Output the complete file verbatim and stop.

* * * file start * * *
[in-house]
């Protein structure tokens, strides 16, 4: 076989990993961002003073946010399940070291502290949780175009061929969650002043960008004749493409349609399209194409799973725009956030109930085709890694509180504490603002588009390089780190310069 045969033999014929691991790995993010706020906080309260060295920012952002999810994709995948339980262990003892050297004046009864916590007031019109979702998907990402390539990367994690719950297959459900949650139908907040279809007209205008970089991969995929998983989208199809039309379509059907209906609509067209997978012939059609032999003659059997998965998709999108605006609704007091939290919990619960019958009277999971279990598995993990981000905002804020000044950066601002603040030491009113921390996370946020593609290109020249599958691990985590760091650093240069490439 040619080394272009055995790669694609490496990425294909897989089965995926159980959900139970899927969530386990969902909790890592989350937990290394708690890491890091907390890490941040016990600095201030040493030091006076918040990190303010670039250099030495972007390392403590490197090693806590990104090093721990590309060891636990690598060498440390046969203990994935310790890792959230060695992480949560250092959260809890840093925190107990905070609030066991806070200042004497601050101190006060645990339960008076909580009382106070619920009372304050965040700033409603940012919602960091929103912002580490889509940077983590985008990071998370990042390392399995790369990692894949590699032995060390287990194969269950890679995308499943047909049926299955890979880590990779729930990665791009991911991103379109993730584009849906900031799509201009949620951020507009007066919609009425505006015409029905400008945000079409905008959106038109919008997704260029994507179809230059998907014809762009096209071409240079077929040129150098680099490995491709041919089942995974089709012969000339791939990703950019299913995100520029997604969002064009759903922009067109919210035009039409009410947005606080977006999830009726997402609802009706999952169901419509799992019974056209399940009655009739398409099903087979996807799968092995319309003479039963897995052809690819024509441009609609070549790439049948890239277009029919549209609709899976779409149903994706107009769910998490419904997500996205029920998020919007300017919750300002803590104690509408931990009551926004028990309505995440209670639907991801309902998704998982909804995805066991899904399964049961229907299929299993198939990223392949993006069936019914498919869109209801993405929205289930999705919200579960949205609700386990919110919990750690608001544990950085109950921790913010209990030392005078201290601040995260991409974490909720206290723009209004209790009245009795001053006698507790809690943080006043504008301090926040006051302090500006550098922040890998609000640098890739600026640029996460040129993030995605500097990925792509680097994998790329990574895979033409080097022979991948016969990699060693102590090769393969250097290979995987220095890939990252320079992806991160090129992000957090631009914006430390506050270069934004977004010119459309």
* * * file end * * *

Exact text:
[in-house]
């Protein structure tokens, strides 16, 4: 076989990993961002003073946010399940070291502290949780175009061929969650002043960008004749493409349609399209194409799973725009956030109930085709890694509180504490603002588009390089780190310069 045969033999014929691991790995993010706020906080309260060295920012952002999810994709995948339980262990003892050297004046009864916590007031019109979702998907990402390539990367994690719950297959459900949650139908907040279809007209205008970089991969995929998983989208199809039309379509059907209906609509067209997978012939059609032999003659059997998965998709999108605006609704007091939290919990619960019958009277999971279990598995993990981000905002804020000044950066601002603040030491009113921390996370946020593609290109020249599958691990985590760091650093240069490439 040619080394272009055995790669694609490496990425294909897989089965995926159980959900139970899927969530386990969902909790890592989350937990290394708690890491890091907390890490941040016990600095201030040493030091006076918040990190303010670039250099030495972007390392403590490197090693806590990104090093721990590309060891636990690598060498440390046969203990994935310790890792959230060695992480949560250092959260809890840093925190107990905070609030066991806070200042004497601050101190006060645990339960008076909580009382106070619920009372304050965040700033409603940012919602960091929103912002580490889509940077983590985008990071998370990042390392399995790369990692894949590699032995060390287990194969269950890679995308499943047909049926299955890979880590990779729930990665791009991911991103379109993730584009849906900031799509201009949620951020507009007066919609009425505006015409029905400008945000079409905008959106038109919008997704260029994507179809230059998907014809762009096209071409240079077929040129150098680099490995491709041919089942995974089709012969000339791939990703950019299913995100520029997604969002064009759903922009067109919210035009039409009410947005606080977006999830009726997402609802009706999952169901419509799992019974056209399940009655009739398409099903087979996807799968092995319309003479039963897995052809690819024509441009609609070549790439049948890239277009029919549209609709899976779409149903994706107009769910998490419904997500996205029920998020919007300017919750300002803590104690509408931990009551926004028990309505995440209670639907991801309902998704998982909804995805066991899904399964049961229907299929299993198939990223392949993006069936019914498919869109209801993405929205289930999705919200579960949205609700386990919110919990750690608001544990950085109950921790913010209990030392005078201290601040995260991409974490909720206290723009209004209790009245009795001053006698507790809690943080006043504008301090926040006051302090500006550098922040890998609000640098890739600026640029996460040129993030995605500097990925792509680097994998790329990574895979033409080097022979991948016969990699060693102590090769393969250097290979995987220095890939990252320079992806991160090129992000957090631009914006430390506050270069934004977004010119459309």